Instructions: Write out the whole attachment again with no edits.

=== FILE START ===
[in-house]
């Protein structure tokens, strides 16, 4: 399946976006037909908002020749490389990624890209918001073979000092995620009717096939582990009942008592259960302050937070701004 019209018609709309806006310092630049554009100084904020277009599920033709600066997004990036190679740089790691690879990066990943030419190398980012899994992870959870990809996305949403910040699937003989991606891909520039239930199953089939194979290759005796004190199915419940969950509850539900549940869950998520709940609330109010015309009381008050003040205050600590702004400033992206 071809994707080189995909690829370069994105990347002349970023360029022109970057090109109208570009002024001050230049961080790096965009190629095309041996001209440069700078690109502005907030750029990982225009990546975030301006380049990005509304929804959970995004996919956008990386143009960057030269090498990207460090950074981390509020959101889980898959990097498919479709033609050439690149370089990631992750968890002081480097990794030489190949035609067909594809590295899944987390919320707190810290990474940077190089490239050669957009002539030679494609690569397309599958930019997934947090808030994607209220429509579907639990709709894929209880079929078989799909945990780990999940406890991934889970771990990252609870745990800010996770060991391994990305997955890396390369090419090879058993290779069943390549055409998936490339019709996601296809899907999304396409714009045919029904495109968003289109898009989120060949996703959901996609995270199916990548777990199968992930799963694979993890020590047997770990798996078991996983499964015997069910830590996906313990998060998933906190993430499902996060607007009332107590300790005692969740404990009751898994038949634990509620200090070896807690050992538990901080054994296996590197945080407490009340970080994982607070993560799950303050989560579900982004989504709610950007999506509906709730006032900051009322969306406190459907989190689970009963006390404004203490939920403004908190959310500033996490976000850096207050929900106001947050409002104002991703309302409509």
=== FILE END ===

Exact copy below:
[in-house]
């Protein structure tokens, strides 16, 4: 399946976006037909908002020749490389990624890209918001073979000092995620009717096939582990009942008592259960302050937070701004 019209018609709309806006310092630049554009100084904020277009599920033709600066997004990036190679740089790691690879990066990943030419190398980012899994992870959870990809996305949403910040699937003989991606891909520039239930199953089939194979290759005796004190199915419940969950509850539900549940869950998520709940609330109010015309009381008050003040205050600590702004400033992206 071809994707080189995909690829370069994105990347002349970023360029022109970057090109109208570009002024001050230049961080790096965009190629095309041996001209440069700078690109502005907030750029990982225009990546975030301006380049990005509304929804959970995004996919956008990386143009960057030269090498990207460090950074981390509020959101889980898959990097498919479709033609050439690149370089990631992750968890002081480097990794030489190949035609067909594809590295899944987390919320707190810290990474940077190089490239050669957009002539030679494609690569397309599958930019997934947090808030994607209220429509579907639990709709894929209880079929078989799909945990780990999940406890991934889970771990990252609870745990800010996770060991391994990305997955890396390369090419090879058993290779069943390549055409998936490339019709996601296809899907999304396409714009045919029904495109968003289109898009989120060949996703959901996609995270199916990548777990199968992930799963694979993890020590047997770990798996078991996983499964015997069910830590996906313990998060998933906190993430499902996060607007009332107590300790005692969740404990009751898994038949634990509620200090070896807690050992538990901080054994296996590197945080407490009340970080994982607070993560799950303050989560579900982004989504709610950007999506509906709730006032900051009322969306406190459907989190689970009963006390404004203490939920403004908190959310500033996490976000850096207050929900106001947050409002104002991703309302409509």